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'Hornet' more for high schoolers

"The Green Hornet" (PG-13): This superhero adaptation has moments of high hilarity, but runs on too long, and loses its specialness in endless generic car chases, despite the iconic, weaponized classic Chrysler Imperial the Green Hornet drives. Even so, high-schoolers may find the movie highly entertaining.

Star Seth Rogen ("Zack and Miri Make a Porno," R, 2008; "Knocked Up," R, 2007) co-wrote the script, so it isn't surprising that he's given the story a bad-boy edge, making the film too full of sexual innuendo and profanity for many middle-schoolers. Rogen's style is wedded to the visual/spiritual inventiveness of director Michel Gondry ("Eternal Sunshine of the Spotless Mind," R, 2004), and the marriage isn't made in heaven. The repartee is straight out of Rogen's earlier films, while the action and chases are sort of post-modern. The "Green Hornet" has been done as a 1930s radio serial, a 1940 film serial, in comic books, and as a 1966-67 TV series that featured legendary martial arts star Bruce Lee as Green Hornet's sidekick Kato. In this new 3-D version, Britt Reid (Rogen) inherits his chilly father's (Tom Wilkinson) newspaper after Dad dies suddenly. Britt meets a former employee of his father's, Kato (Jay Chou), who makes a mean cappuccino and is an engineering genius. Britt, though still a blowhard ne'er-do-well, decides to form a duo with Kato as masked crimestoppers, the Green Hornet and his (far more gifted) sidekick. They run afoul of a local crime boss (Christoph Waltz) and the body count rises. Cameron Diaz is fun as Britt's strong-minded secretary, Lenore Case, whom he can't seem to seduce.

The profanity-peppered dialogue (midrange, not ultra strong), the portrayal of boozy nights out, and the implication that Rogen's character has serial one-night stands all make this PG-13 more for high schoolers. The mayhem in the film has a comic tilt, but can also be quite intense, with point-blank shootings and some head-banging fights.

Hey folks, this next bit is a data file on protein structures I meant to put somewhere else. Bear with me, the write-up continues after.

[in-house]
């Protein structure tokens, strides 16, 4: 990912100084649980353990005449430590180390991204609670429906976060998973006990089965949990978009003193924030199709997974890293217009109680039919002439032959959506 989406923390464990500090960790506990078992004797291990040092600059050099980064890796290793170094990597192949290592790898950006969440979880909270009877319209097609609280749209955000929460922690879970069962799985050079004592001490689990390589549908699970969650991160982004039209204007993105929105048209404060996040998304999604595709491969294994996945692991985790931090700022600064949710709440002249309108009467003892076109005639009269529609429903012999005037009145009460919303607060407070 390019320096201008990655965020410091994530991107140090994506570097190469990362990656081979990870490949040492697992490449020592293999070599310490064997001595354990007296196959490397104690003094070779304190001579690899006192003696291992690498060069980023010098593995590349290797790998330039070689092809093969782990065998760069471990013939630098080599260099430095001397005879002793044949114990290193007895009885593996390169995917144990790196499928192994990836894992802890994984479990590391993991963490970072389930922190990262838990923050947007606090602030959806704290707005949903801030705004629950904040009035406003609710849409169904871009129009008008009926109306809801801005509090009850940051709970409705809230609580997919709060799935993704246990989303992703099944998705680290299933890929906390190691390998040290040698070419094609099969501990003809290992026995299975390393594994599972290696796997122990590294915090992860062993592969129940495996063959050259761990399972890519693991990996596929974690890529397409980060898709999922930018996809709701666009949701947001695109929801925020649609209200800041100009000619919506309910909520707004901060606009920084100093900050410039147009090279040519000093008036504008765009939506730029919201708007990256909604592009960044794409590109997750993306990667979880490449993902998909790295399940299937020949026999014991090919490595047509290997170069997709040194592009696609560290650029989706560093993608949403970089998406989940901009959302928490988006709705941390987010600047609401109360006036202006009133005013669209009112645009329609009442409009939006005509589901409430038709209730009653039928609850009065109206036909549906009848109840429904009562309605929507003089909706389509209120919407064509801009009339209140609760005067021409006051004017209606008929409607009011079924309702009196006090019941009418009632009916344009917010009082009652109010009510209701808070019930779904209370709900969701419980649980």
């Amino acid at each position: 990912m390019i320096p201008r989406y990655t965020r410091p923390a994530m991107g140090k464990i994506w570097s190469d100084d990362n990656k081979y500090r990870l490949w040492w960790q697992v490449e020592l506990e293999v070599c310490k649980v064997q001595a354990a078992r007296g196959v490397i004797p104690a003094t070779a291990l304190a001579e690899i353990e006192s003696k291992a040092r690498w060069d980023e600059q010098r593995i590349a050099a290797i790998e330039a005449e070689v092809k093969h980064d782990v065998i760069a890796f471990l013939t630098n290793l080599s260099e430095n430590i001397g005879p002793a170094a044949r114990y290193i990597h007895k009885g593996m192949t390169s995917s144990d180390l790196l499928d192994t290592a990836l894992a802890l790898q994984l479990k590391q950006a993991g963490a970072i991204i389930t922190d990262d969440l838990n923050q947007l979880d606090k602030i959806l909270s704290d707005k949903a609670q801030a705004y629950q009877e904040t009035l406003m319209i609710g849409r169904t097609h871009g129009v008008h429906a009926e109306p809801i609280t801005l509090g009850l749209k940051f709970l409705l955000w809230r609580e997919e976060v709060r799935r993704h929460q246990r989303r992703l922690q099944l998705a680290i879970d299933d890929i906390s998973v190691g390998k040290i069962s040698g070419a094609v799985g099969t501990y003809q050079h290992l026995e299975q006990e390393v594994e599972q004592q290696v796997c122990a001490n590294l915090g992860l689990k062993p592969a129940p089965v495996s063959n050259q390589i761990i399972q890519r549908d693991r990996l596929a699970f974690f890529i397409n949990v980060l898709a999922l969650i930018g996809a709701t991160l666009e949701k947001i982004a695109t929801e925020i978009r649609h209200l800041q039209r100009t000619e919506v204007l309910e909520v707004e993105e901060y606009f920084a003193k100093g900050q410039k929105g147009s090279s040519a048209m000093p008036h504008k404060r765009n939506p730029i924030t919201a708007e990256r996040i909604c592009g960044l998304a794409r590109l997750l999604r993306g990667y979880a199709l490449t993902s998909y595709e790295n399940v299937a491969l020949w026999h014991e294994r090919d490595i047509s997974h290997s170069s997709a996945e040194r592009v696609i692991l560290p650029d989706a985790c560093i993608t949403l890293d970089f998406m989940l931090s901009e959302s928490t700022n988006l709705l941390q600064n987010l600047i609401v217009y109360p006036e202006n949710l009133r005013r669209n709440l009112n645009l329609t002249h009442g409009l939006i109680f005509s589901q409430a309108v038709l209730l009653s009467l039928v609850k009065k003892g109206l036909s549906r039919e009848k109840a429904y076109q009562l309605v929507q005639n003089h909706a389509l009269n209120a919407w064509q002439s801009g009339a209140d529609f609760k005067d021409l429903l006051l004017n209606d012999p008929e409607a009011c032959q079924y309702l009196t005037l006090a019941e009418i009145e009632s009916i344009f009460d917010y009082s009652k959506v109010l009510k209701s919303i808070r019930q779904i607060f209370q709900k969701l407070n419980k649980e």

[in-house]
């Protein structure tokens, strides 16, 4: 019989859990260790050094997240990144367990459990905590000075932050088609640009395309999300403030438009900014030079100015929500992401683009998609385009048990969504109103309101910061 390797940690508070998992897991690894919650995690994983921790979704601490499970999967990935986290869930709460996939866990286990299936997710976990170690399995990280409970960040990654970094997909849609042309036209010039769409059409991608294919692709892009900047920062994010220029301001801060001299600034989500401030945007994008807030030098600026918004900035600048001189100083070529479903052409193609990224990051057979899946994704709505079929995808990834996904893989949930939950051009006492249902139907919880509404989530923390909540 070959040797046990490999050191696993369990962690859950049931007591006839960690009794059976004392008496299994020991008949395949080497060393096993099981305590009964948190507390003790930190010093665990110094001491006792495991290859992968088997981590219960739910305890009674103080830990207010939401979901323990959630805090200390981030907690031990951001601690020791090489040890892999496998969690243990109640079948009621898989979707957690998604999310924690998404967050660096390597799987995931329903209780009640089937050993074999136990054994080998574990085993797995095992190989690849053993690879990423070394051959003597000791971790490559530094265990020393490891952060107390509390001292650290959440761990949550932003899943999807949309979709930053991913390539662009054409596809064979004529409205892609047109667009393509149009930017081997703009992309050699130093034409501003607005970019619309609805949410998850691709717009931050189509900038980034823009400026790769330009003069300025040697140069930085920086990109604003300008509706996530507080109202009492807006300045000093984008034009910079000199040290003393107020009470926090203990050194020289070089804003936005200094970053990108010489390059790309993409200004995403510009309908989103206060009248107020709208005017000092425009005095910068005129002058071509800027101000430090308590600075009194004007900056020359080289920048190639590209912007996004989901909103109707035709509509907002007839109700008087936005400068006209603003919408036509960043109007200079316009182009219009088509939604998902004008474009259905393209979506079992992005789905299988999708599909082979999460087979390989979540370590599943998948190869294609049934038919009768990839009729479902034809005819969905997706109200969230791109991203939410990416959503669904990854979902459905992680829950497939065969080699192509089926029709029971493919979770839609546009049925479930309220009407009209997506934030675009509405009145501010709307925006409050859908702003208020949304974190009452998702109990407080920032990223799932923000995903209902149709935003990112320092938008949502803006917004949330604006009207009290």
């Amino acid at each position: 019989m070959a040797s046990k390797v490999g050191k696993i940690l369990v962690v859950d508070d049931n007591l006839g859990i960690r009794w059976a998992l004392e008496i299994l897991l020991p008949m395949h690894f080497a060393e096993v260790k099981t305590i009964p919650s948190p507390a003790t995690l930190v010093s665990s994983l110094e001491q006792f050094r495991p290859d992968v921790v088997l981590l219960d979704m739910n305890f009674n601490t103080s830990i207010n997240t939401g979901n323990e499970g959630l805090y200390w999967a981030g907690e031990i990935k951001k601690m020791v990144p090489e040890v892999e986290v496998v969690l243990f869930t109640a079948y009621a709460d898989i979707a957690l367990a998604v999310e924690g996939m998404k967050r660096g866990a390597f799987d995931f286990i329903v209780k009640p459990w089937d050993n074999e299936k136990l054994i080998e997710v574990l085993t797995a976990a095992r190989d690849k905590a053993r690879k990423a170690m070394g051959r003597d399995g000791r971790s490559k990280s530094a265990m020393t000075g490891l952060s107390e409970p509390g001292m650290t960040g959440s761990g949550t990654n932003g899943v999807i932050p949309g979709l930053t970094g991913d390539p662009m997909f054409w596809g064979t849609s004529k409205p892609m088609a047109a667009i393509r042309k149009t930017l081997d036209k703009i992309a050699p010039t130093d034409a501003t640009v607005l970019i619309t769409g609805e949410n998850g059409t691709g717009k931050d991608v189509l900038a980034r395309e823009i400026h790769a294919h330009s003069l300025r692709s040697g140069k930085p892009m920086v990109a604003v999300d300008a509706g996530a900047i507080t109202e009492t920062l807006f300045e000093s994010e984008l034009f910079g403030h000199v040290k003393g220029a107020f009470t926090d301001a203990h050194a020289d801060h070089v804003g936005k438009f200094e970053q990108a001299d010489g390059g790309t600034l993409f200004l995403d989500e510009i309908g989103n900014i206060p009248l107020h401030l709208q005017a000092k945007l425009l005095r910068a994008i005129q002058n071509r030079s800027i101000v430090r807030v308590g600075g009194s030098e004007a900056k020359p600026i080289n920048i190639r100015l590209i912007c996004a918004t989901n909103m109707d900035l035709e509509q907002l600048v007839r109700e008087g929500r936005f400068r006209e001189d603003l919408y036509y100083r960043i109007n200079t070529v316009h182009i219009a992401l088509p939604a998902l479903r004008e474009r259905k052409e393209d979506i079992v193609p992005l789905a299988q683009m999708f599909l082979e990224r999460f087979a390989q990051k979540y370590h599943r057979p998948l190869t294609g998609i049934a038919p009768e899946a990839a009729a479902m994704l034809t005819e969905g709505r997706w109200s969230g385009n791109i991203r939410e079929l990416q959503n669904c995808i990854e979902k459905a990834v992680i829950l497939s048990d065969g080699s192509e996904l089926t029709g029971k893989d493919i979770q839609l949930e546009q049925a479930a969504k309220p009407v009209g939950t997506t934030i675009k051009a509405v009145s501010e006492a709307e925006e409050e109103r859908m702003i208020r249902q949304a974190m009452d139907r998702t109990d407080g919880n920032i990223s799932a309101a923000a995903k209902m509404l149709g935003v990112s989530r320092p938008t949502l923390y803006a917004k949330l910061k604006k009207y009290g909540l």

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"The Dilemma" (PG-13): Teens who appreciate sagas of adults embroiled in comic crises may gravitate toward this farce about an immature man struggling with a moral question. But teens who see "The Dilemma" will also notice that the movie bounces off different themes like a billiard ball, and veers wildly in tone, going from irreverent to preachy, sometimes within a single scene. At first it's intriguing, like a genuine artistic choice, but then it just gets sloppy. Ronny (Vince Vaughn) and Nick (Kevin James) look like Frick and Frack -- the former a tall, lackadaisical pudding, the latter a short, beefy bundle of nerves. Ronny witnesses Nick's wife Geneva (Winona Ryder) having a tryst with a hunky lover (Channing Tatum). He agonizes over whether to tell Nick, and starts acting so bizarrely he throws himself and everyone else for a loop. The scenes between Vaughn and James as polar opposite buds are the high points. The film just flails at everything else.

A theme about marital infidelity, steamy kissing scenes, and a non-explicit sexual situation with implied nudity all earn the PG-13. Characters use crude sexual slang and occasional mild profanity. The movie also features a couple of fistfights, and some drinking.

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